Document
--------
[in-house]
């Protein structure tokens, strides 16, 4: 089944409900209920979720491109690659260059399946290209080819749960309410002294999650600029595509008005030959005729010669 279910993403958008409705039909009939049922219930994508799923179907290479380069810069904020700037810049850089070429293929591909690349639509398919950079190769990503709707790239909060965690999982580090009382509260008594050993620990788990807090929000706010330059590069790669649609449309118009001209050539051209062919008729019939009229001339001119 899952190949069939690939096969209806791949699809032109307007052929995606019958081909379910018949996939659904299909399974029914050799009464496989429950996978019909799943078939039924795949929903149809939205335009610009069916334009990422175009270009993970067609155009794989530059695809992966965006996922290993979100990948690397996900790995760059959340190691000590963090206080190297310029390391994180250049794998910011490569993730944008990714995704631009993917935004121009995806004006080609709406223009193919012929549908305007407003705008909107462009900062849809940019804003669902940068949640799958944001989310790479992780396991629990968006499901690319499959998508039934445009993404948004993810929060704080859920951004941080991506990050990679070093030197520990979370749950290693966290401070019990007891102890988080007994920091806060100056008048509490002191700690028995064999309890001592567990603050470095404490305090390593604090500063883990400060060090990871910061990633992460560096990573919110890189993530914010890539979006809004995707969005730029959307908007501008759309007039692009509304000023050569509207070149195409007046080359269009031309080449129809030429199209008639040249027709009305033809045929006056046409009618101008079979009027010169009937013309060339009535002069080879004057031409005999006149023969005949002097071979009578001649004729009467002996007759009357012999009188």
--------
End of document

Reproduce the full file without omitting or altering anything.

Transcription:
[in-house]
């Protein structure tokens, strides 16, 4: 089944409900209920979720491109690659260059399946290209080819749960309410002294999650600029595509008005030959005729010669 279910993403958008409705039909009939049922219930994508799923179907290479380069810069904020700037810049850089070429293929591909690349639509398919950079190769990503709707790239909060965690999982580090009382509260008594050993620990788990807090929000706010330059590069790669649609449309118009001209050539051209062919008729019939009229001339001119 899952190949069939690939096969209806791949699809032109307007052929995606019958081909379910018949996939659904299909399974029914050799009464496989429950996978019909799943078939039924795949929903149809939205335009610009069916334009990422175009270009993970067609155009794989530059695809992966965006996922290993979100990948690397996900790995760059959340190691000590963090206080190297310029390391994180250049794998910011490569993730944008990714995704631009993917935004121009995806004006080609709406223009193919012929549908305007407003705008909107462009900062849809940019804003669902940068949640799958944001989310790479992780396991629990968006499901690319499959998508039934445009993404948004993810929060704080859920951004941080991506990050990679070093030197520990979370749950290693966290401070019990007891102890988080007994920091806060100056008048509490002191700690028995064999309890001592567990603050470095404490305090390593604090500063883990400060060090990871910061990633992460560096990573919110890189993530914010890539979006809004995707969005730029959307908007501008759309007039692009509304000023050569509207070149195409007046080359269009031309080449129809030429199209008639040249027709009305033809045929006056046409009618101008079979009027010169009937013309060339009535002069080879004057031409005999006149023969005949002097071979009578001649004729009467002996007759009357012999009188």